Give your class lessons on study skills. Slow learners need to go over material more than other students. Help them speed up their study time by teaching them efficient methods of outlining, note-taking, and memorizing.
Give your class demonstrations of note taking and outlining.
Teach students to break down big tasks into small pieces so they aren’t overwhelming.
Teach them how to memorize using mnemonic devices. For instance, “Never Eat Shredded Wheat” is a way to remember the directions “North, East, South, and West.”
Schedule daily reading. Slow learners need a lot of reading practice. Schedule sustained, silent reading time for your students every day. Provide a variety of reading materials, including books a little below grade level. Graphic novels may also be engaging for slow readers.
Assign peer tutors and homework buddies. Rather than encouraging competition among your students, facilitate a culture of mutual helpfulness. Put your students in pairs so they can help one another learn new materials. Alternatively, you can train some of your quicker and more patient students to be “peer tutors,” students who help other students understand their assignments. Assign jobs to all your students if you do this: put some in charge of passing out papers or feeding a class pet, for instance.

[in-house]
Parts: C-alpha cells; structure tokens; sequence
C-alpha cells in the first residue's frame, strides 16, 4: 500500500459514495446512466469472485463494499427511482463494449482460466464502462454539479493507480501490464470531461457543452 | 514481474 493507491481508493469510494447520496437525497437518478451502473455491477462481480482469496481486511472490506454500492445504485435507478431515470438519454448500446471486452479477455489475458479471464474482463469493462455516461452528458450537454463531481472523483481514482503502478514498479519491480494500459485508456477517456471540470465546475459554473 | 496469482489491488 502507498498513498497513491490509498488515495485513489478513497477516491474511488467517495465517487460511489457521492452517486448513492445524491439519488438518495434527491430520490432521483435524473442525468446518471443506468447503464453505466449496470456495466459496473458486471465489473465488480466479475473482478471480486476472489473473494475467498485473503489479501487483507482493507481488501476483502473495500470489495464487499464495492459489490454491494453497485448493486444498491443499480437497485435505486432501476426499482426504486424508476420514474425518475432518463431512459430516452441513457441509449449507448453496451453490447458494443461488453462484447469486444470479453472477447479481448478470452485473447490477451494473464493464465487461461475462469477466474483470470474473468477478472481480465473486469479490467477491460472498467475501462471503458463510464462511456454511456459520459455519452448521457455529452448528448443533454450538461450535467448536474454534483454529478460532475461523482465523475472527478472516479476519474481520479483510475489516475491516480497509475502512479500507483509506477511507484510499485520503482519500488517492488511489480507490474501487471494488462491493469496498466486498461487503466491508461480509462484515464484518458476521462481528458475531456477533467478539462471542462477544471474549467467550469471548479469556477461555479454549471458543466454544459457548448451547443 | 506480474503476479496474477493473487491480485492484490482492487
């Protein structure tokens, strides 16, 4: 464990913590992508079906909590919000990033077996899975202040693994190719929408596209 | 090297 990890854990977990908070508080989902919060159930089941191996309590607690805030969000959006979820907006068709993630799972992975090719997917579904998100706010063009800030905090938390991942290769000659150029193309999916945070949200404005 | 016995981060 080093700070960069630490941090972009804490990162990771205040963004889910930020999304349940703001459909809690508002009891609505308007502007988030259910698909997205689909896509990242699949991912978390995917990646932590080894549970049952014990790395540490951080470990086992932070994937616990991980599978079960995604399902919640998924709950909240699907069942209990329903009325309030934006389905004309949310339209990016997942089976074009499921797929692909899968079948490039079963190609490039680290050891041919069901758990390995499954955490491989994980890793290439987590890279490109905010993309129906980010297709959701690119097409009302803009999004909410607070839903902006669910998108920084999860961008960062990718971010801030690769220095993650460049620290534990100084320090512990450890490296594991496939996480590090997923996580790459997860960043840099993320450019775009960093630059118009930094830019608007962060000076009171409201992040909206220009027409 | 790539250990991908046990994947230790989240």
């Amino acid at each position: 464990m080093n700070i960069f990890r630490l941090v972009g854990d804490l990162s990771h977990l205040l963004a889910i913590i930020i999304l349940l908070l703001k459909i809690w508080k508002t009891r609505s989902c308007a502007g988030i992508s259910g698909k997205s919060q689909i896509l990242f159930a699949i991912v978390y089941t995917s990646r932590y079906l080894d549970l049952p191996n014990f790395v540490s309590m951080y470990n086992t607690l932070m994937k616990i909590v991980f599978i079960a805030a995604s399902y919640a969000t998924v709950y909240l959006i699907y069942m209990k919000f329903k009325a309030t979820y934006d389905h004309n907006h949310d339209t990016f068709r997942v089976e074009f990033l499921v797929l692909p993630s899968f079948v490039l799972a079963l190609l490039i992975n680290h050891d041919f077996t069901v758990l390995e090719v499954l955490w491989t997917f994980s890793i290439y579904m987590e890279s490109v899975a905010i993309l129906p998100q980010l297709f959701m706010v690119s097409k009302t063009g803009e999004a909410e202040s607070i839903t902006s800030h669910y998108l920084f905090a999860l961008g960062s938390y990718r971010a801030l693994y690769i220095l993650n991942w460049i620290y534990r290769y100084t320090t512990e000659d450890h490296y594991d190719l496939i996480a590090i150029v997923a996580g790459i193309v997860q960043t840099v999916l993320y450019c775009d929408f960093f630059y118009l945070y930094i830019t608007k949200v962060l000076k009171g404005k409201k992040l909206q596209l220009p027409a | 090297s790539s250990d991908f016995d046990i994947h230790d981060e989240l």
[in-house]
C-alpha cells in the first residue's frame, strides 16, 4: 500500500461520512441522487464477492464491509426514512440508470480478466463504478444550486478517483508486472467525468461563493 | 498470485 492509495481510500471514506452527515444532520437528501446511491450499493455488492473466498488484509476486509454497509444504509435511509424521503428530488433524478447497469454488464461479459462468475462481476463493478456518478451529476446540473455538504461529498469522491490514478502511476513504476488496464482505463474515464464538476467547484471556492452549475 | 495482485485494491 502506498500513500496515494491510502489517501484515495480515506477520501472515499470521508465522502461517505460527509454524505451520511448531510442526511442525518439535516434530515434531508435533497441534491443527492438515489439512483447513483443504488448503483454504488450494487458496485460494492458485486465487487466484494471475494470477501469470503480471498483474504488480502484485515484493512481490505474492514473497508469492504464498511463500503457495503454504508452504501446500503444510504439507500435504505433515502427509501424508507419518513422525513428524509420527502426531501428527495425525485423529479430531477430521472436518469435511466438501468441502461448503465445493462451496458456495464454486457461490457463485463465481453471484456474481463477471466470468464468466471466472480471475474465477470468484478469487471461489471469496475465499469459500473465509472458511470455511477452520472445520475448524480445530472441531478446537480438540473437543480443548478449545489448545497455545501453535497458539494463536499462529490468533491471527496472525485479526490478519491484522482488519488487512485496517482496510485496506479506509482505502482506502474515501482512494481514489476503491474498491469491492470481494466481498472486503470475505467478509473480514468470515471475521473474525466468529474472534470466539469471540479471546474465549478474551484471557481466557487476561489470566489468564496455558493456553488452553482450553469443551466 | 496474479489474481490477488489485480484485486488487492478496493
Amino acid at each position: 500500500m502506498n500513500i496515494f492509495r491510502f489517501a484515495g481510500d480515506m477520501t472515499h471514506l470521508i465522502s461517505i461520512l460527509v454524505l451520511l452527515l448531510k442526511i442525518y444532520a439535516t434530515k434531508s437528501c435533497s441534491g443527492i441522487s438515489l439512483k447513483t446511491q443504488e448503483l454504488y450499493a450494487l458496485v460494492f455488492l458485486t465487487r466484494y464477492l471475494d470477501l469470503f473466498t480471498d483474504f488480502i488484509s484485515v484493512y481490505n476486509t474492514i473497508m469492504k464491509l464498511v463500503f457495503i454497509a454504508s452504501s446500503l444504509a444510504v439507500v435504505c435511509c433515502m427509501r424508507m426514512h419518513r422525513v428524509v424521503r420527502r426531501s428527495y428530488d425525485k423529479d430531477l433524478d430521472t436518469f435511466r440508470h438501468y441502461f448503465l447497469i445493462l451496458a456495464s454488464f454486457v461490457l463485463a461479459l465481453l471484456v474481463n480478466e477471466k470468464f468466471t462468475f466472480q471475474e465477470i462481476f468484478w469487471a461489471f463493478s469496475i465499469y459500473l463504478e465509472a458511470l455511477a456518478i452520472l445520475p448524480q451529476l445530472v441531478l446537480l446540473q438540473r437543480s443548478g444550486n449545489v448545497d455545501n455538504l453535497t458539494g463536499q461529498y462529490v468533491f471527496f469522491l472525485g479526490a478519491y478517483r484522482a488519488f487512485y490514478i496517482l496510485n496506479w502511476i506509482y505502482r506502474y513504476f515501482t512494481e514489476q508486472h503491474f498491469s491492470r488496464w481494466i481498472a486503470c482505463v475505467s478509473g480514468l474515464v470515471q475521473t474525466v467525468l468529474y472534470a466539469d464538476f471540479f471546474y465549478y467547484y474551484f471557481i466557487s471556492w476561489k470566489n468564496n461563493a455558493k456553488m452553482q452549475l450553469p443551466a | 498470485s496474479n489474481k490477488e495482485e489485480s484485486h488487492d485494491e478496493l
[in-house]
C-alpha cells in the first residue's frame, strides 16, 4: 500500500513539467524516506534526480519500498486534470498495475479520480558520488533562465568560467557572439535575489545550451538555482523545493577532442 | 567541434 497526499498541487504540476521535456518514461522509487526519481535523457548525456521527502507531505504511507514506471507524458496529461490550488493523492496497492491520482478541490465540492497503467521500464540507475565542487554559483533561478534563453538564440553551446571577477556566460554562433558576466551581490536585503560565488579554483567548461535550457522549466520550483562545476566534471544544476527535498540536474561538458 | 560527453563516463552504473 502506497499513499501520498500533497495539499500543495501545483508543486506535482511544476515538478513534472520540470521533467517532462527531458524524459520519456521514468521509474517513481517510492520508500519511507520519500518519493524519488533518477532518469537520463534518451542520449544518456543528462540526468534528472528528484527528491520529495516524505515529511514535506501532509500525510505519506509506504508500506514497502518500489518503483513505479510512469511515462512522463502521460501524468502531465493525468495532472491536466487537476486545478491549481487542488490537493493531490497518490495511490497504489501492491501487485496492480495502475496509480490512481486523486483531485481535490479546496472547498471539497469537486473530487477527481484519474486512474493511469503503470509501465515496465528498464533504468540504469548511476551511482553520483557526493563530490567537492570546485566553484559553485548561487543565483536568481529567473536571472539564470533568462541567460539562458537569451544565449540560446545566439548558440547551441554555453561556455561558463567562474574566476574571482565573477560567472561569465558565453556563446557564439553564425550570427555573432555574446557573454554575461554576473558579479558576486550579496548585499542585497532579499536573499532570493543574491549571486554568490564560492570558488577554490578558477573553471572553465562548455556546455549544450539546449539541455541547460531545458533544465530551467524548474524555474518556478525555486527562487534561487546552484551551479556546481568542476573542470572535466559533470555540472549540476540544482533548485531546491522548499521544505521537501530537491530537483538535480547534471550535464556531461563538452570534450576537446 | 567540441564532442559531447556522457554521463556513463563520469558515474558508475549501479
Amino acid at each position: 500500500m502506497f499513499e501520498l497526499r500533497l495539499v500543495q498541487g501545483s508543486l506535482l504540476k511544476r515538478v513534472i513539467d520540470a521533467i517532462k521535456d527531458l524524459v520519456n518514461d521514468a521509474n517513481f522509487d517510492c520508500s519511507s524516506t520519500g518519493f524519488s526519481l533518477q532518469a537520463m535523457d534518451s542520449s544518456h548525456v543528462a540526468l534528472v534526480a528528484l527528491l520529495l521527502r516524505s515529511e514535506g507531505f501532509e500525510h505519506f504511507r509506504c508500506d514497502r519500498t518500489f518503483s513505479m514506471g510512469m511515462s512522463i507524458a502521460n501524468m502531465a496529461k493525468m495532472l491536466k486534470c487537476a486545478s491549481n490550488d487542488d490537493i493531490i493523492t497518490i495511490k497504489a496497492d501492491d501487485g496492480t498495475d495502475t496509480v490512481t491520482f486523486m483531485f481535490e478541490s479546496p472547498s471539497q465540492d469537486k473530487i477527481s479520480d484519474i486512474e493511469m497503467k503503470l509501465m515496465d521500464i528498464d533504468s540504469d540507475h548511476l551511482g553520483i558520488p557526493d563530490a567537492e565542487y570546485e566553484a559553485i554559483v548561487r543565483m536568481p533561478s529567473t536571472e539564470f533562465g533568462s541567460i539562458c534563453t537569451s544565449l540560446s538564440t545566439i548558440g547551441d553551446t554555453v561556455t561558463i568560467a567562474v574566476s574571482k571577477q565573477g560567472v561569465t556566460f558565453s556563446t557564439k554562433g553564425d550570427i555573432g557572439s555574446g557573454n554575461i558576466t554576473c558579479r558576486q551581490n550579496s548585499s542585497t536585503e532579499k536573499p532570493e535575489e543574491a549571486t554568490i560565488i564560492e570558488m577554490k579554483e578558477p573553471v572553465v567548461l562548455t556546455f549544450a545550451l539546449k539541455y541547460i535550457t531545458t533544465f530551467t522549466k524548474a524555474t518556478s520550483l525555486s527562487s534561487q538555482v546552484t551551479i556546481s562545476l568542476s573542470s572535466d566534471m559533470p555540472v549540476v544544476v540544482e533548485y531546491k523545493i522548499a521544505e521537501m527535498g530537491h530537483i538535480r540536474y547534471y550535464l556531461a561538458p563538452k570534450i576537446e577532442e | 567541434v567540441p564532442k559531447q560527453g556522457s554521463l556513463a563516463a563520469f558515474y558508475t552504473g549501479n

Give slow learners work that plays to their strengths. Slow learners may become discouraged at having to work longer at things than other students. Provide them with daily breaks, and chances to excel. Identify areas where these students shine, and offer them the opportunity to pursue these activities in between more difficult tasks.